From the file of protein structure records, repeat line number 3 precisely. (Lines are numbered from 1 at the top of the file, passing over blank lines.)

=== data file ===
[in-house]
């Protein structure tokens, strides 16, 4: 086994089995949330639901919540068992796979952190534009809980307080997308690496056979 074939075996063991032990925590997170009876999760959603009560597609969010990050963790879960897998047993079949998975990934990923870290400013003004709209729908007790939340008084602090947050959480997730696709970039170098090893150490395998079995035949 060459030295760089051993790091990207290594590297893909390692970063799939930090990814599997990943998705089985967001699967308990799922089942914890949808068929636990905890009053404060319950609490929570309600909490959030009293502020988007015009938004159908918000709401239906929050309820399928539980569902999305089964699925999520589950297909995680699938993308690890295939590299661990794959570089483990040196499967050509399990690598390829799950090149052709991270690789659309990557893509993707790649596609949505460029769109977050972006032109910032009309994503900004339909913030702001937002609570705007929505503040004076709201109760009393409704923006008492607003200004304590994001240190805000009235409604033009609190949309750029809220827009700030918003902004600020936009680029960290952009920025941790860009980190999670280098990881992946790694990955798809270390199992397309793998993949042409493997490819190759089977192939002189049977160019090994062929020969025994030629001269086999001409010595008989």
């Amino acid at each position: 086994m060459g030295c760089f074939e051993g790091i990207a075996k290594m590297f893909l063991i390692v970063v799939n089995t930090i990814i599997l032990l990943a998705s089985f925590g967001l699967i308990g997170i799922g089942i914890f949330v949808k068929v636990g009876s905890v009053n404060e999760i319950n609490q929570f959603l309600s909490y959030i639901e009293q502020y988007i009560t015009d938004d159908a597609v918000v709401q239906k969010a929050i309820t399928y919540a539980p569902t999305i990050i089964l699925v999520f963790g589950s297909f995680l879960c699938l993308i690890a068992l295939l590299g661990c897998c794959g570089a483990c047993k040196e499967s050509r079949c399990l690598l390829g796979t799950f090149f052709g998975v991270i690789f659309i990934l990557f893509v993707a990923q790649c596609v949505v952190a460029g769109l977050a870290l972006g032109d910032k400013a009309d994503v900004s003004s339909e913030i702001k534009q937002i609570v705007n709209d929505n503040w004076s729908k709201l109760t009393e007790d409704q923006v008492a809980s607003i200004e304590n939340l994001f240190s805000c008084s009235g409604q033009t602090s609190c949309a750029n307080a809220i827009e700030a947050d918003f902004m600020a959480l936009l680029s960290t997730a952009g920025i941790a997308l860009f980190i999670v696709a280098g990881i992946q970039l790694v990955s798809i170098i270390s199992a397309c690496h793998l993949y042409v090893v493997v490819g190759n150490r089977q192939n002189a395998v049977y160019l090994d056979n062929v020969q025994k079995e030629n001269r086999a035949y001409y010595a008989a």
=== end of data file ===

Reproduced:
């Amino acid at each position: 086994m060459g030295c760089f074939e051993g790091i990207a075996k290594m590297f893909l063991i390692v970063v799939n089995t930090i990814i599997l032990l990943a998705s089985f925590g967001l699967i308990g997170i799922g089942i914890f949330v949808k068929v636990g009876s905890v009053n404060e999760i319950n609490q929570f959603l309600s909490y959030i639901e009293q502020y988007i009560t015009d938004d159908a597609v918000v709401q239906k969010a929050i309820t399928y919540a539980p569902t999305i990050i089964l699925v999520f963790g589950s297909f995680l879960c699938l993308i690890a068992l295939l590299g661990c897998c794959g570089a483990c047993k040196e499967s050509r079949c399990l690598l390829g796979t799950f090149f052709g998975v991270i690789f659309i990934l990557f893509v993707a990923q790649c596609v949505v952190a460029g769109l977050a870290l972006g032109d910032k400013a009309d994503v900004s003004s339909e913030i702001k534009q937002i609570v705007n709209d929505n503040w004076s729908k709201l109760t009393e007790d409704q923006v008492a809980s607003i200004e304590n939340l994001f240190s805000c008084s009235g409604q033009t602090s609190c949309a750029n307080a809220i827009e700030a947050d918003f902004m600020a959480l936009l680029s960290t997730a952009g920025i941790a997308l860009f980190i999670v696709a280098g990881i992946q970039l790694v990955s798809i170098i270390s199992a397309c690496h793998l993949y042409v090893v493997v490819g190759n150490r089977q192939n002189a395998v049977y160019l090994d056979n062929v020969q025994k079995e030629n001269r086999a035949y001409y010595a008989a």